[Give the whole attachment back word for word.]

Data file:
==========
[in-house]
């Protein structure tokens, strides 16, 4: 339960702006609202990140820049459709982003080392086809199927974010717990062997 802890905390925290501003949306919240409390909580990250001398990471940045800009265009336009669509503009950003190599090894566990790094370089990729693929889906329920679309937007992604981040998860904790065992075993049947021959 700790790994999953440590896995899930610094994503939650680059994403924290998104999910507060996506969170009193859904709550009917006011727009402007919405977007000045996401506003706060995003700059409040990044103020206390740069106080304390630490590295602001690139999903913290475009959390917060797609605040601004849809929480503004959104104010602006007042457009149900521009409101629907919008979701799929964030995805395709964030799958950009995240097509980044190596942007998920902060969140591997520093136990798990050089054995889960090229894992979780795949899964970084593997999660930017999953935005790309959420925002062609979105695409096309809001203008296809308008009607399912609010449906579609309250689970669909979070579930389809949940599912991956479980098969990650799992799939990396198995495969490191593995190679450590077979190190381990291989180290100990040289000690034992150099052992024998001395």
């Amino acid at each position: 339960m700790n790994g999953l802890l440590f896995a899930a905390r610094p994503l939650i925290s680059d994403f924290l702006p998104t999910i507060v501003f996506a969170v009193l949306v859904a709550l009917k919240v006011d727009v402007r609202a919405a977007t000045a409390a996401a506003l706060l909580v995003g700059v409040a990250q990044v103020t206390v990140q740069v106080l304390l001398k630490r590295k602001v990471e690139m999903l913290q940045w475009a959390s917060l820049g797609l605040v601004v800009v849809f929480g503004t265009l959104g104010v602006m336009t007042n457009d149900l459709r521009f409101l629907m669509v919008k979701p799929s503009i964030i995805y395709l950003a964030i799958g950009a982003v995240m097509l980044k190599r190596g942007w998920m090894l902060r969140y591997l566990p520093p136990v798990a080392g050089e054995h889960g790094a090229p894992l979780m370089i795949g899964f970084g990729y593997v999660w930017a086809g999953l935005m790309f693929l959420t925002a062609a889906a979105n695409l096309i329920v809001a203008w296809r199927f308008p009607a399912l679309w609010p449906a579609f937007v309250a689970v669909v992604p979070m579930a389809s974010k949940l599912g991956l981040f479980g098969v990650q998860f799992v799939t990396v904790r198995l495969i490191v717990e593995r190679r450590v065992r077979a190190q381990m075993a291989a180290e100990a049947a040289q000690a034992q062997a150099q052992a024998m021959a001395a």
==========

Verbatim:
[in-house]
């Protein structure tokens, strides 16, 4: 339960702006609202990140820049459709982003080392086809199927974010717990062997 802890905390925290501003949306919240409390909580990250001398990471940045800009265009336009669509503009950003190599090894566990790094370089990729693929889906329920679309937007992604981040998860904790065992075993049947021959 700790790994999953440590896995899930610094994503939650680059994403924290998104999910507060996506969170009193859904709550009917006011727009402007919405977007000045996401506003706060995003700059409040990044103020206390740069106080304390630490590295602001690139999903913290475009959390917060797609605040601004849809929480503004959104104010602006007042457009149900521009409101629907919008979701799929964030995805395709964030799958950009995240097509980044190596942007998920902060969140591997520093136990798990050089054995889960090229894992979780795949899964970084593997999660930017999953935005790309959420925002062609979105695409096309809001203008296809308008009607399912609010449906579609309250689970669909979070579930389809949940599912991956479980098969990650799992799939990396198995495969490191593995190679450590077979190190381990291989180290100990040289000690034992150099052992024998001395």
């Amino acid at each position: 339960m700790n790994g999953l802890l440590f896995a899930a905390r610094p994503l939650i925290s680059d994403f924290l702006p998104t999910i507060v501003f996506a969170v009193l949306v859904a709550l009917k919240v006011d727009v402007r609202a919405a977007t000045a409390a996401a506003l706060l909580v995003g700059v409040a990250q990044v103020t206390v990140q740069v106080l304390l001398k630490r590295k602001v990471e690139m999903l913290q940045w475009a959390s917060l820049g797609l605040v601004v800009v849809f929480g503004t265009l959104g104010v602006m336009t007042n457009d149900l459709r521009f409101l629907m669509v919008k979701p799929s503009i964030i995805y395709l950003a964030i799958g950009a982003v995240m097509l980044k190599r190596g942007w998920m090894l902060r969140y591997l566990p520093p136990v798990a080392g050089e054995h889960g790094a090229p894992l979780m370089i795949g899964f970084g990729y593997v999660w930017a086809g999953l935005m790309f693929l959420t925002a062609a889906a979105n695409l096309i329920v809001a203008w296809r199927f308008p009607a399912l679309w609010p449906a579609f937007v309250a689970v669909v992604p979070m579930a389809s974010k949940l599912g991956l981040f479980g098969v990650q998860f799992v799939t990396v904790r198995l495969i490191v717990e593995r190679r450590v065992r077979a190190q381990m075993a291989a180290e100990a049947a040289q000690a034992q062997a150099q052992a024998m021959a001395a």